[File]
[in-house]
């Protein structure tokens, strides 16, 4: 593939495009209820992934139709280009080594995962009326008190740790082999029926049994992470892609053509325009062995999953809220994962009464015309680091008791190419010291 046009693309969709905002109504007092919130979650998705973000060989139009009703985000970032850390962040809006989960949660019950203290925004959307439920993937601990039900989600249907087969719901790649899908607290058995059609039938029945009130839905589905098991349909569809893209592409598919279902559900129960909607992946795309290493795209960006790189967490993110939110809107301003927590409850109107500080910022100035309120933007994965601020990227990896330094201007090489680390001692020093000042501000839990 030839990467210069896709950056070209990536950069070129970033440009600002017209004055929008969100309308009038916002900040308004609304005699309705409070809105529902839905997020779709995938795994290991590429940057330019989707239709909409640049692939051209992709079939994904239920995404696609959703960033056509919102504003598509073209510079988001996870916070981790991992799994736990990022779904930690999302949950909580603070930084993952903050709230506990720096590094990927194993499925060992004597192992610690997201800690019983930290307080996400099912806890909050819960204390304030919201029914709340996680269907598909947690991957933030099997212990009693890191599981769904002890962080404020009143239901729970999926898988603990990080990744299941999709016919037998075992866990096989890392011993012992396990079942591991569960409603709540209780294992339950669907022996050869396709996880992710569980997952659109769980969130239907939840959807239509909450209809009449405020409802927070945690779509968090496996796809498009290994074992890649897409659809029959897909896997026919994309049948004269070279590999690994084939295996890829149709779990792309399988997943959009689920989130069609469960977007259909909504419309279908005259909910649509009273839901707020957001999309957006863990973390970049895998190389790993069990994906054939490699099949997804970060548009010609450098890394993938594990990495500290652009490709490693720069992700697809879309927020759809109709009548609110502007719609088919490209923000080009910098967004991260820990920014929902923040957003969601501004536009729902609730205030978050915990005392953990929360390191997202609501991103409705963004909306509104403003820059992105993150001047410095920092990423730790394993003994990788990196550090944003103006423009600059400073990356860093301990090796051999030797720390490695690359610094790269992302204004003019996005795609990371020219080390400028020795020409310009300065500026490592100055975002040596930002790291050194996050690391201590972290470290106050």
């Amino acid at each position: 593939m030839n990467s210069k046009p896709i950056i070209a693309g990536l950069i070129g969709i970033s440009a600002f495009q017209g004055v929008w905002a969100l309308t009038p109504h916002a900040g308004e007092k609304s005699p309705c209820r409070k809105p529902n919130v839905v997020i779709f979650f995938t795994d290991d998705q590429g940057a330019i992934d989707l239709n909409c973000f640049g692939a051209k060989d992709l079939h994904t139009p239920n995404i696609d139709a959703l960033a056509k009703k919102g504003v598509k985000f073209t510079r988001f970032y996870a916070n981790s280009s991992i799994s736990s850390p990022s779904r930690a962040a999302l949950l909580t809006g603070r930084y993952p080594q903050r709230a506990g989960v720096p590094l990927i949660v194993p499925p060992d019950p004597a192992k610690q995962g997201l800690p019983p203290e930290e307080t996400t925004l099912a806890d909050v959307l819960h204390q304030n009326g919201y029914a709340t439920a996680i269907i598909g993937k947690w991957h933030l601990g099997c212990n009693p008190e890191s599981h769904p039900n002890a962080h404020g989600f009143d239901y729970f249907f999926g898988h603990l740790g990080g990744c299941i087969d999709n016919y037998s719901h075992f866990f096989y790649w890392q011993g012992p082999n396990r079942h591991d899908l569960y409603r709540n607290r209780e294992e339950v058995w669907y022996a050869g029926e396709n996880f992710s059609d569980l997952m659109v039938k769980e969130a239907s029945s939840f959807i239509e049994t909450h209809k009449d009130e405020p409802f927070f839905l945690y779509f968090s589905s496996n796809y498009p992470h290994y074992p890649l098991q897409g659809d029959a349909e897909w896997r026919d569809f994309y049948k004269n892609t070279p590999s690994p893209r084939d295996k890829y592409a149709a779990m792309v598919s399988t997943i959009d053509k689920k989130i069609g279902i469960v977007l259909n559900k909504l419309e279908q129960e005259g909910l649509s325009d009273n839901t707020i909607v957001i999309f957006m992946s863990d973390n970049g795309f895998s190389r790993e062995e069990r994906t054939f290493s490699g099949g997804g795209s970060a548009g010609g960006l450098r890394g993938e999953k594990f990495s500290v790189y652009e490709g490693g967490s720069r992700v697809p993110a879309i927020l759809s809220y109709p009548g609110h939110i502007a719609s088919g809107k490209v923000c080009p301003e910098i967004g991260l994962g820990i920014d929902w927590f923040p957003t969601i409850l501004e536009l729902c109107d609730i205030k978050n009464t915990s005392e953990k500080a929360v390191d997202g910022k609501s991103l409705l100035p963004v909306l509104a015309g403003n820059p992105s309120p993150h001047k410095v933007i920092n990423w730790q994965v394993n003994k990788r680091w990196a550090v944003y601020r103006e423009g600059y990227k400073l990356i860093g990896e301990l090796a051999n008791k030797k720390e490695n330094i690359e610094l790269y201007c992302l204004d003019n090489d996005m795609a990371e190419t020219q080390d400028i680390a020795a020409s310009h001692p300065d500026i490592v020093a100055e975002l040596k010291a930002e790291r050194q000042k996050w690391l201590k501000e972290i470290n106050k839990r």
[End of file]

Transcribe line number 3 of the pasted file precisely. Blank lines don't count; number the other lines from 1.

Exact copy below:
């Amino acid at each position: 593939m030839n990467s210069k046009p896709i950056i070209a693309g990536l950069i070129g969709i970033s440009a600002f495009q017209g004055v929008w905002a969100l309308t009038p109504h916002a900040g308004e007092k609304s005699p309705c209820r409070k809105p529902n919130v839905v997020i779709f979650f995938t795994d290991d998705q590429g940057a330019i992934d989707l239709n909409c973000f640049g692939a051209k060989d992709l079939h994904t139009p239920n995404i696609d139709a959703l960033a056509k009703k919102g504003v598509k985000f073209t510079r988001f970032y996870a916070n981790s280009s991992i799994s736990s850390p990022s779904r930690a962040a999302l949950l909580t809006g603070r930084y993952p080594q903050r709230a506990g989960v720096p590094l990927i949660v194993p499925p060992d019950p004597a192992k610690q995962g997201l800690p019983p203290e930290e307080t996400t925004l099912a806890d909050v959307l819960h204390q304030n009326g919201y029914a709340t439920a996680i269907i598909g993937k947690w991957h933030l601990g099997c212990n009693p008190e890191s599981h769904p039900n002890a962080h404020g989600f009143d239901y729970f249907f999926g898988h603990l740790g990080g990744c299941i087969d999709n016919y037998s719901h075992f866990f096989y790649w890392q011993g012992p082999n396990r079942h591991d899908l569960y409603r709540n607290r209780e294992e339950v058995w669907y022996a050869g029926e396709n996880f992710s059609d569980l997952m659109v039938k769980e969130a239907s029945s939840f959807i239509e049994t909450h209809k009449d009130e405020p409802f927070f839905l945690y779509f968090s589905s496996n796809y498009p992470h290994y074992p890649l098991q897409g659809d029959a349909e897909w896997r026919d569809f994309y049948k004269n892609t070279p590999s690994p893209r084939d295996k890829y592409a149709a779990m792309v598919s399988t997943i959009d053509k689920k989130i069609g279902i469960v977007l259909n559900k909504l419309e279908q129960e005259g909910l649509s325009d009273n839901t707020i909607v957001i999309f957006m992946s863990d973390n970049g795309f895998s190389r790993e062995e069990r994906t054939f290493s490699g099949g997804g795209s970060a548009g010609g960006l450098r890394g993938e999953k594990f990495s500290v790189y652009e490709g490693g967490s720069r992700v697809p993110a879309i927020l759809s809220y109709p009548g609110h939110i502007a719609s088919g809107k490209v923000c080009p301003e910098i967004g991260l994962g820990i920014d929902w927590f923040p957003t969601i409850l501004e536009l729902c109107d609730i205030k978050n009464t915990s005392e953990k500080a929360v390191d997202g910022k609501s991103l409705l100035p963004v909306l509104a015309g403003n820059p992105s309120p993150h001047k410095v933007i920092n990423w730790q994965v394993n003994k990788r680091w990196a550090v944003y601020r103006e423009g600059y990227k400073l990356i860093g990896e301990l090796a051999n008791k030797k720390e490695n330094i690359e610094l790269y201007c992302l204004d003019n090489d996005m795609a990371e190419t020219q080390d400028i680390a020795a020409s310009h001692p300065d500026i490592v020093a100055e975002l040596k010291a930002e790291r050194q000042k996050w690391l201590k501000e972290i470290n106050k839990r």